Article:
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We enjoy keeping track of law firm screw-ups during the recruiting process. See, e.g., here and here.
But not everything that’s embarrassing is accidental; some tackiness is intentional. From a tipster:

“A friend of mine was recently rejected by Nixon Peabody. They broke the news by sending her the attached notice printed on an envelope-sized piece of cardboard.”

(Thumbnail image; click to enlarge.)

Nixon Peabody 2 rejection card AboveTheLaw Above the Law blog.JPG
Makes sense to us. Why waste perfectly good letterhead on personalized rejection letters? Save the money for your theme song (mp3).
P.S. Speaking of the Nixon Peabody theme song controversy, we hear there’s a shout-out to it (and Above the Law) in the December 2007 issue of Playboy (p. 61).
Now, we haven’t seen this for ourselves, ’cause Playboy isn’t our cup of tea, you see. But if somebody would like to send us a scan of the relevant page, we’d be most grateful.
ATL has been mentioned in such publications as the New York Times and the Washington Post (which dubbed it “a must-read legal blog”). But an appearance in Playboy? This is our proudest moment.
Earlier: Public Humiliation, Courtesy of Your Friends at Wilson Sonsini
Fall Recruiting Snafu Watch: You Know They Really Don’t Want You When…

Anthony Ciolli Anthony Cioli AutoAdmit xoxohth Above the Law blog.jpgThere’s news to report in the lawsuit filed by two female Yale Law School students over various allegedly defamatory and threatening comments posted about them on AutoAdmit.com. The amended complaint, which was delayed in arriving, has finally been filed. You can check it out here.
For some thoughts on the amended complaint by Professor Dave Hoffman, who has established himself as the expert on all things AutoAdmit-related, see here. As Hoffman notes, the most significant change is the dropping of Anthony Ciolli as a defendant.
In response to this news, Ciolli issued this statement:

I am pleased to see that the Plaintiffs have voluntarily dismissed me from this suit. Including me in the suit in the first place was legally unsupportable. I never posted a single defamatory or invasive statement. I told the plaintiffs that from the start, and I provided them with a sworn declaration to that effect.

Had I remained as a defendant, the only theory could have been rooted in a desire to overturn Section 230. As I was merely an employee of AutoAdmit, leaving me in the suit would have been akin to suing a Google employee for anything found on a web page hosted by that company – even if Google was not responsible for the content. The weakness of that theory was apparent to me from the beginning, as were the ramifications of its unlikely success — an explosion of liability for every internet service provider in America.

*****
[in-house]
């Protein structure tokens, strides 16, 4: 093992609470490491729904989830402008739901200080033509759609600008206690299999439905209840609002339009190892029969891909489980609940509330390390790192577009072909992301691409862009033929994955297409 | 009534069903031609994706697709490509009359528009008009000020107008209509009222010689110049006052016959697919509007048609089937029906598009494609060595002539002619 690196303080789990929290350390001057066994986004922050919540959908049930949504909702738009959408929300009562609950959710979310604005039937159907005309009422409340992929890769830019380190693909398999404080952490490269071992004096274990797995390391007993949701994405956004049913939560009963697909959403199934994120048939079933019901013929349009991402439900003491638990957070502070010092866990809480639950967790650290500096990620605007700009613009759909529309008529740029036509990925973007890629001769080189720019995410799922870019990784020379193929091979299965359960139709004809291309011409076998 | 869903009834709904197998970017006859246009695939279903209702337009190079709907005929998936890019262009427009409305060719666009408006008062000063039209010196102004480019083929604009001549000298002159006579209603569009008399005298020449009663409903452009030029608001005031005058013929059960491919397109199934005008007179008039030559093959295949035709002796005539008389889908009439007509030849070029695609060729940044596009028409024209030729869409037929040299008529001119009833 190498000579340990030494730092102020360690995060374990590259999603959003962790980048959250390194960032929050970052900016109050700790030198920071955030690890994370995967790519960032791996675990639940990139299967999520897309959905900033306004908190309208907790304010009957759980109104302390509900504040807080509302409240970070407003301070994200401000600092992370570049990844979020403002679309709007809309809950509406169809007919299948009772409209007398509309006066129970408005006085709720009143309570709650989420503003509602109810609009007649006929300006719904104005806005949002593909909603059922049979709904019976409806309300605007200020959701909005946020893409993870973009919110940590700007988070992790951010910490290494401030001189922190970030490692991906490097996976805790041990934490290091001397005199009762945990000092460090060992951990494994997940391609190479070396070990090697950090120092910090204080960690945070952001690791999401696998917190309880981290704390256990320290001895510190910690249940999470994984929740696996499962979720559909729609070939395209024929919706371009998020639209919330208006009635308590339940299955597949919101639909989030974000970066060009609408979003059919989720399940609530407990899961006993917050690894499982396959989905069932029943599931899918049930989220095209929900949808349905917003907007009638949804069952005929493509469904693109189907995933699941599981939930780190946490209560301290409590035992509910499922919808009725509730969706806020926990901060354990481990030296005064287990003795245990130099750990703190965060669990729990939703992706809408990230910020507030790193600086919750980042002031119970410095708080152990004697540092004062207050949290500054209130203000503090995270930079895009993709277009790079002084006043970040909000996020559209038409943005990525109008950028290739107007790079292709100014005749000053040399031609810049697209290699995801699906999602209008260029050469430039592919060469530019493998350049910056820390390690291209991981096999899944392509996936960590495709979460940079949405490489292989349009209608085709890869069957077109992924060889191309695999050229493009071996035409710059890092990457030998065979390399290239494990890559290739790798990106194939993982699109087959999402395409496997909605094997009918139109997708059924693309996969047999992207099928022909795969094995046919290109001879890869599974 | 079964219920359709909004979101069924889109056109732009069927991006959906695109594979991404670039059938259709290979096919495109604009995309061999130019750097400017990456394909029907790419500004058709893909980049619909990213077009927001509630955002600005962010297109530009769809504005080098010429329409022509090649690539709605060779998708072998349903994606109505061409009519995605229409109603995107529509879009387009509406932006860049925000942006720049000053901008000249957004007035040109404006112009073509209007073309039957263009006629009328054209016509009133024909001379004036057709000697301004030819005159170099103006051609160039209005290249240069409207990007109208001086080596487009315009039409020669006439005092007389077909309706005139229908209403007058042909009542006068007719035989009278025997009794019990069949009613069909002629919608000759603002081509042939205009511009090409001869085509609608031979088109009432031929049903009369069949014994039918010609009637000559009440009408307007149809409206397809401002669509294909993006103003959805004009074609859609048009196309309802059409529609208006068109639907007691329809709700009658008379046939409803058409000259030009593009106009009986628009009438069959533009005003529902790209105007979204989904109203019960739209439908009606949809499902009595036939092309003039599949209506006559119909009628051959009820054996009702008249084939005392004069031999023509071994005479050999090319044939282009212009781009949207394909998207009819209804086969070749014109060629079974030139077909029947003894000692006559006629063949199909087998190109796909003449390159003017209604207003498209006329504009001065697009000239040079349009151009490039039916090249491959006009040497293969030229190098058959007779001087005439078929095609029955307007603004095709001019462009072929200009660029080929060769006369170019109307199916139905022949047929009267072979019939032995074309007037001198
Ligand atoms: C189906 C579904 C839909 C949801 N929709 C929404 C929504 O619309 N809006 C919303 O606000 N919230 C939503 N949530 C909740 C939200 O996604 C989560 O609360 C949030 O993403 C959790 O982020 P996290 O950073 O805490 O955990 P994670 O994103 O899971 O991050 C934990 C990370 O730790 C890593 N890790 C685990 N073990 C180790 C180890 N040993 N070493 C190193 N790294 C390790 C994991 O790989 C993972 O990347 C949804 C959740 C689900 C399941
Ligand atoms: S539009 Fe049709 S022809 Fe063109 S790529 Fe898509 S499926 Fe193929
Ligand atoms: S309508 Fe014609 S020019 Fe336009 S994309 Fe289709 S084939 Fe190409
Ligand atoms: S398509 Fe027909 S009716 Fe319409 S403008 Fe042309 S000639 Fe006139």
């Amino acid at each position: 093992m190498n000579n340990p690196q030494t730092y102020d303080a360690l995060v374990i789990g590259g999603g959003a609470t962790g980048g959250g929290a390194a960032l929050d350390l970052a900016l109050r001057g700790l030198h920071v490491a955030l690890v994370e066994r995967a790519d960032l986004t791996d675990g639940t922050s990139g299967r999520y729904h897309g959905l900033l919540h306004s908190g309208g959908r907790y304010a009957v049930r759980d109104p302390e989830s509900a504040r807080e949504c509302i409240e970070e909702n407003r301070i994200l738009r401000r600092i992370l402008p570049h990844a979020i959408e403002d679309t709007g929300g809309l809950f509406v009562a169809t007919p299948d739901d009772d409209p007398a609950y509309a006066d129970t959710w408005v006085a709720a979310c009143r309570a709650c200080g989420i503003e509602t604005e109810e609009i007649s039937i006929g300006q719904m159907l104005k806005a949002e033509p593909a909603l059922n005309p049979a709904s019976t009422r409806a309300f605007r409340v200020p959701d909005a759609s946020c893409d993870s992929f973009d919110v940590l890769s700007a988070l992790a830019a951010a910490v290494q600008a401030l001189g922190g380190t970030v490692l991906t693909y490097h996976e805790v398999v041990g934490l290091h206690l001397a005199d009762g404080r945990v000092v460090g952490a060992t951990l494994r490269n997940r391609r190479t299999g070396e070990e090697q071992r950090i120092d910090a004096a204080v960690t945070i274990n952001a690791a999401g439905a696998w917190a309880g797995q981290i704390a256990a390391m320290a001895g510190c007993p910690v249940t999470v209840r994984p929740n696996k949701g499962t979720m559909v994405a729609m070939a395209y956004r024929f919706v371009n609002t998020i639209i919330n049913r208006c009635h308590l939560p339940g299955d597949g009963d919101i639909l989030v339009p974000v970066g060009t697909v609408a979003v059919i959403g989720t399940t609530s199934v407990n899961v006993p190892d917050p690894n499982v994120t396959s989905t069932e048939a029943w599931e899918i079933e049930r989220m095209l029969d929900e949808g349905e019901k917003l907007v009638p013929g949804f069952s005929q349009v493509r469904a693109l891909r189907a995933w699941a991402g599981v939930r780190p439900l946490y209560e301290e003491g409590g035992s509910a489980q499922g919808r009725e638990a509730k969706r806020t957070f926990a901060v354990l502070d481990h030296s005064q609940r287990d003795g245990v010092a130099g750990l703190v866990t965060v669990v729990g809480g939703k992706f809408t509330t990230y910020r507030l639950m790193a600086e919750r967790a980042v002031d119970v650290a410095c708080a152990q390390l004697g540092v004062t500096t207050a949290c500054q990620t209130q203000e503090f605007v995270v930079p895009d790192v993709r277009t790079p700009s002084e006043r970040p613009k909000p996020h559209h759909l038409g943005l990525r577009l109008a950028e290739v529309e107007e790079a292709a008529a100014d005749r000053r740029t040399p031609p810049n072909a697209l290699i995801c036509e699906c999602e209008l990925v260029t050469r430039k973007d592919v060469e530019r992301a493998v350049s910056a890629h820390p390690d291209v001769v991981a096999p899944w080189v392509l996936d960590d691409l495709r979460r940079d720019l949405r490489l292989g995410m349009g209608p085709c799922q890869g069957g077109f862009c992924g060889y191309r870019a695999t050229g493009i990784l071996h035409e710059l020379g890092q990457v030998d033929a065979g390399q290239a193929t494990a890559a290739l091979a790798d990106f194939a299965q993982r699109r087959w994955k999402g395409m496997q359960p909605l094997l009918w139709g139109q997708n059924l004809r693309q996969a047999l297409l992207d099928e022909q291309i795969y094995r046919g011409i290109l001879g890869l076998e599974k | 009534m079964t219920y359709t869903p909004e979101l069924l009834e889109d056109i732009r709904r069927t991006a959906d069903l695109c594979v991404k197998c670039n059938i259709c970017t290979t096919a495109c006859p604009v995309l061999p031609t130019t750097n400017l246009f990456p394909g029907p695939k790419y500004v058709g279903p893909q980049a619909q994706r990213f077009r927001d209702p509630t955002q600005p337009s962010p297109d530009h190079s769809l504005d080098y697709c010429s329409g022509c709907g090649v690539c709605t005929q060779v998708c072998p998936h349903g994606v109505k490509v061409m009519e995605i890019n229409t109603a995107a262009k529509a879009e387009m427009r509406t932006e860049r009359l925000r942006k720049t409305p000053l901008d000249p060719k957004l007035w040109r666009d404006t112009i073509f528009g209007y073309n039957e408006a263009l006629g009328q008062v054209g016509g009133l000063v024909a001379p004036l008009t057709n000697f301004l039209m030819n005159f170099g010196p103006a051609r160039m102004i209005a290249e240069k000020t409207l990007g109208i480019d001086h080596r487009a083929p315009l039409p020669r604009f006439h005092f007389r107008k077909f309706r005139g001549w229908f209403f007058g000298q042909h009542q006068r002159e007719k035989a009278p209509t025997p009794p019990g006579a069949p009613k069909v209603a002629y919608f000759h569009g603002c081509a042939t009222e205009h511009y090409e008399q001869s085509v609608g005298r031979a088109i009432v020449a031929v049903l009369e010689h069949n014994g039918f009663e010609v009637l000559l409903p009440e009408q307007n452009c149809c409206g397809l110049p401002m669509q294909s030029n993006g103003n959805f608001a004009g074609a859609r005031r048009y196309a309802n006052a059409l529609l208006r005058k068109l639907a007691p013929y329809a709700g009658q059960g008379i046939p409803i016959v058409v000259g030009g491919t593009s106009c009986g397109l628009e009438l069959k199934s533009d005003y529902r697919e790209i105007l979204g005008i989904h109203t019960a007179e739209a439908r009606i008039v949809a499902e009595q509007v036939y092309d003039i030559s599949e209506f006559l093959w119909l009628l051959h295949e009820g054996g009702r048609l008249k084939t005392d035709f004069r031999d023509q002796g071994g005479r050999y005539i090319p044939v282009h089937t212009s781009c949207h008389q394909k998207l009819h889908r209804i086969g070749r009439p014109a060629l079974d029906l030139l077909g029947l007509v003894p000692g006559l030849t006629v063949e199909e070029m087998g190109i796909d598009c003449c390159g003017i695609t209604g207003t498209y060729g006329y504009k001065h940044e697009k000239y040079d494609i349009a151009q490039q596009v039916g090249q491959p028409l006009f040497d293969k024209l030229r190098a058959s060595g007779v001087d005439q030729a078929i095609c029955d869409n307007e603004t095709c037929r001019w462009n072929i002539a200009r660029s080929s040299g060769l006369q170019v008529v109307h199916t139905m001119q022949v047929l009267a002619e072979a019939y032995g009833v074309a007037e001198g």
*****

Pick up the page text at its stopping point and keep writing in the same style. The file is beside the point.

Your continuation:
You can read the whole thing over at Professor Marc Randazza’s blog, The Legal Satyricon. Congratulations to Ciolli and to Professor Randazza, who was representing him, on the good news.
Former Penn Law Student Dropped from Autoadmit Lawsuit [Concurring Opinions]
Anthony Ciolli Dropped from Auto Admit Lawsuit [The Legal Satyricon]
Doe v. pauliewalnuts et al. [Amended Complaint (PDF)]
Earlier: What the Heck Is Going on with Doe v. Ciolli?
Has AutoAdmit Been Pwn3d?

document review Above the Law blog.jpgThat’s the question that Arin Greenwood — who previously brought us this great article, as you may recall — tackles in a long but interesting piece for the Washington City Paper, entitled Attorney at Blah. Greenwood writes:

For more and more law school graduates, this is the legal life: On a given day, they may plow through a few hundred documents—e-mails, PowerPoint presentations, memos, and anything else on a hard drive. Each document appears on their computer screen. They read it, then click one of the buttons on the screen that says “relevant” or “not relevant,” and then they look at the next document.

This isn’t anyone’s dream job, but more and more lawyers in big cities around the country are finding that seven years of higher education, crushing student loans, and an unfriendly job market have brought them to windowless rooms around the city, where they do well-paid work that sometimes seems to require no more than a law degree, the use of a single index finger, and the ability to sit still for 15 hours a day. Is this being a lawyer? It is now.

The best stuff is at the beginning, in which Greenwood paints a vivid (and hilarious) picture of a temp attorney’s daily grind of document review. The end of the piece, a description of the grim realities of the legal job market for most law school graduates, might be interesting to lay readers, but it will be all too familiar to anyone who’s heard of Loyola 2L.

Check out the full piece by clicking here.

Attorney at Blah [Washington City Paper]

Over at Bear Stearns, the powers-that-be have blocked employees from reading our sibling site, DealBreaker. This is not surprising. Given the mass layoffs, Bear needs to keep the survivors busy.